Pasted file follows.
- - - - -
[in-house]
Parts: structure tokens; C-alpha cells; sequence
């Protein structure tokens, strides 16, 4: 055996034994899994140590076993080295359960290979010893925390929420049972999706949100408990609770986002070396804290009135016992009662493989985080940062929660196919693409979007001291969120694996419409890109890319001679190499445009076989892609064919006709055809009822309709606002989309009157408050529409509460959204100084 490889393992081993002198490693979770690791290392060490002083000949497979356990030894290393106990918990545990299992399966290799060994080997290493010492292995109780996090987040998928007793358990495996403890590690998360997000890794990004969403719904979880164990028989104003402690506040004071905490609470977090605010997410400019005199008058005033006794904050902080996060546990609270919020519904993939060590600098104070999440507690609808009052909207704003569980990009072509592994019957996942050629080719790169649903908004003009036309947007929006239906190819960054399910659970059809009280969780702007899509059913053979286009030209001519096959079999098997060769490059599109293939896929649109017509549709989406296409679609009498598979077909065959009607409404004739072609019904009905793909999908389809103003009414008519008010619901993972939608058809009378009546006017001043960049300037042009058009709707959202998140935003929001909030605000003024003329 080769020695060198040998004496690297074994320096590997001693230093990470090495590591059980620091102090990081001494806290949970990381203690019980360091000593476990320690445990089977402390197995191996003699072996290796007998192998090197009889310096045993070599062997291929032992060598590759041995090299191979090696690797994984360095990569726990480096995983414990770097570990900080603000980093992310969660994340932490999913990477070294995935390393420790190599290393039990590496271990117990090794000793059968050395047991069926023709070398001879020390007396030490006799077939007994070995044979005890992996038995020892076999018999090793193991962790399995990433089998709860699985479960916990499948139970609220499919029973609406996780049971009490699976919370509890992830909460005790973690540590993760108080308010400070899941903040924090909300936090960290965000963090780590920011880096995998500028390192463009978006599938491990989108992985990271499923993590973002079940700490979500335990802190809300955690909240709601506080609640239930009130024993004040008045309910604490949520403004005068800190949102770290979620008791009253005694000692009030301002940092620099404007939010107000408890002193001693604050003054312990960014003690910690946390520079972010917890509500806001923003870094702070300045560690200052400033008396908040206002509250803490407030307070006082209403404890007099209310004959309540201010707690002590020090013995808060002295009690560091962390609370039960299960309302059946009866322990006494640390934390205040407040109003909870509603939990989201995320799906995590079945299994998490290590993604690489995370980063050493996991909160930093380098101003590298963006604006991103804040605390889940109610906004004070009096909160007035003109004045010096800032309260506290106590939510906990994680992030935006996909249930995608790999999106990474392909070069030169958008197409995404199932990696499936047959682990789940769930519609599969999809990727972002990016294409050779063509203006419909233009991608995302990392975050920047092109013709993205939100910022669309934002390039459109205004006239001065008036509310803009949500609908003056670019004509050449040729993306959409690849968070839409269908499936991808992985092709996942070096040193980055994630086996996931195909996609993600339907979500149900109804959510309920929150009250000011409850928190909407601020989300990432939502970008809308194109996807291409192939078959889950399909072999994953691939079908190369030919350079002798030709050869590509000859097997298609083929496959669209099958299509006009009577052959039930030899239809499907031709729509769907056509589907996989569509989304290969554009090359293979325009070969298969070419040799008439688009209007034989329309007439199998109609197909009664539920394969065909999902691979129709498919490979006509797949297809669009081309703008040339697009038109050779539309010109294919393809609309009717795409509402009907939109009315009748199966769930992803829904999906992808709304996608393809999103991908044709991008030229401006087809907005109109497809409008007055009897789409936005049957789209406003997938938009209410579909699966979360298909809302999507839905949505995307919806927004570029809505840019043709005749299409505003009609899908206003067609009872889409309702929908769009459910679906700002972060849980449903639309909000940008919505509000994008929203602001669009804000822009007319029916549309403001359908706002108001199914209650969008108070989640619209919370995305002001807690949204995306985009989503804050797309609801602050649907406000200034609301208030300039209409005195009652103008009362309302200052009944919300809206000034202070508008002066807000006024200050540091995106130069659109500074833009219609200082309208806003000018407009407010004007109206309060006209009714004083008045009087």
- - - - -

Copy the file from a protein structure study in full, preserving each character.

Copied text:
[in-house]
Parts: structure tokens; C-alpha cells; sequence
């Protein structure tokens, strides 16, 4: 055996034994899994140590076993080295359960290979010893925390929420049972999706949100408990609770986002070396804290009135016992009662493989985080940062929660196919693409979007001291969120694996419409890109890319001679190499445009076989892609064919006709055809009822309709606002989309009157408050529409509460959204100084 490889393992081993002198490693979770690791290392060490002083000949497979356990030894290393106990918990545990299992399966290799060994080997290493010492292995109780996090987040998928007793358990495996403890590690998360997000890794990004969403719904979880164990028989104003402690506040004071905490609470977090605010997410400019005199008058005033006794904050902080996060546990609270919020519904993939060590600098104070999440507690609808009052909207704003569980990009072509592994019957996942050629080719790169649903908004003009036309947007929006239906190819960054399910659970059809009280969780702007899509059913053979286009030209001519096959079999098997060769490059599109293939896929649109017509549709989406296409679609009498598979077909065959009607409404004739072609019904009905793909999908389809103003009414008519008010619901993972939608058809009378009546006017001043960049300037042009058009709707959202998140935003929001909030605000003024003329 080769020695060198040998004496690297074994320096590997001693230093990470090495590591059980620091102090990081001494806290949970990381203690019980360091000593476990320690445990089977402390197995191996003699072996290796007998192998090197009889310096045993070599062997291929032992060598590759041995090299191979090696690797994984360095990569726990480096995983414990770097570990900080603000980093992310969660994340932490999913990477070294995935390393420790190599290393039990590496271990117990090794000793059968050395047991069926023709070398001879020390007396030490006799077939007994070995044979005890992996038995020892076999018999090793193991962790399995990433089998709860699985479960916990499948139970609220499919029973609406996780049971009490699976919370509890992830909460005790973690540590993760108080308010400070899941903040924090909300936090960290965000963090780590920011880096995998500028390192463009978006599938491990989108992985990271499923993590973002079940700490979500335990802190809300955690909240709601506080609640239930009130024993004040008045309910604490949520403004005068800190949102770290979620008791009253005694000692009030301002940092620099404007939010107000408890002193001693604050003054312990960014003690910690946390520079972010917890509500806001923003870094702070300045560690200052400033008396908040206002509250803490407030307070006082209403404890007099209310004959309540201010707690002590020090013995808060002295009690560091962390609370039960299960309302059946009866322990006494640390934390205040407040109003909870509603939990989201995320799906995590079945299994998490290590993604690489995370980063050493996991909160930093380098101003590298963006604006991103804040605390889940109610906004004070009096909160007035003109004045010096800032309260506290106590939510906990994680992030935006996909249930995608790999999106990474392909070069030169958008197409995404199932990696499936047959682990789940769930519609599969999809990727972002990016294409050779063509203006419909233009991608995302990392975050920047092109013709993205939100910022669309934002390039459109205004006239001065008036509310803009949500609908003056670019004509050449040729993306959409690849968070839409269908499936991808992985092709996942070096040193980055994630086996996931195909996609993600339907979500149900109804959510309920929150009250000011409850928190909407601020989300990432939502970008809308194109996807291409192939078959889950399909072999994953691939079908190369030919350079002798030709050869590509000859097997298609083929496959669209099958299509006009009577052959039930030899239809499907031709729509769907056509589907996989569509989304290969554009090359293979325009070969298969070419040799008439688009209007034989329309007439199998109609197909009664539920394969065909999902691979129709498919490979006509797949297809669009081309703008040339697009038109050779539309010109294919393809609309009717795409509402009907939109009315009748199966769930992803829904999906992808709304996608393809999103991908044709991008030229401006087809907005109109497809409008007055009897789409936005049957789209406003997938938009209410579909699966979360298909809302999507839905949505995307919806927004570029809505840019043709005749299409505003009609899908206003067609009872889409309702929908769009459910679906700002972060849980449903639309909000940008919505509000994008929203602001669009804000822009007319029916549309403001359908706002108001199914209650969008108070989640619209919370995305002001807690949204995306985009989503804050797309609801602050649907406000200034609301208030300039209409005195009652103008009362309302200052009944919300809206000034202070508008002066807000006024200050540091995106130069659109500074833009219609200082309208806003000018407009407010004007109206309060006209009714004083008045009087």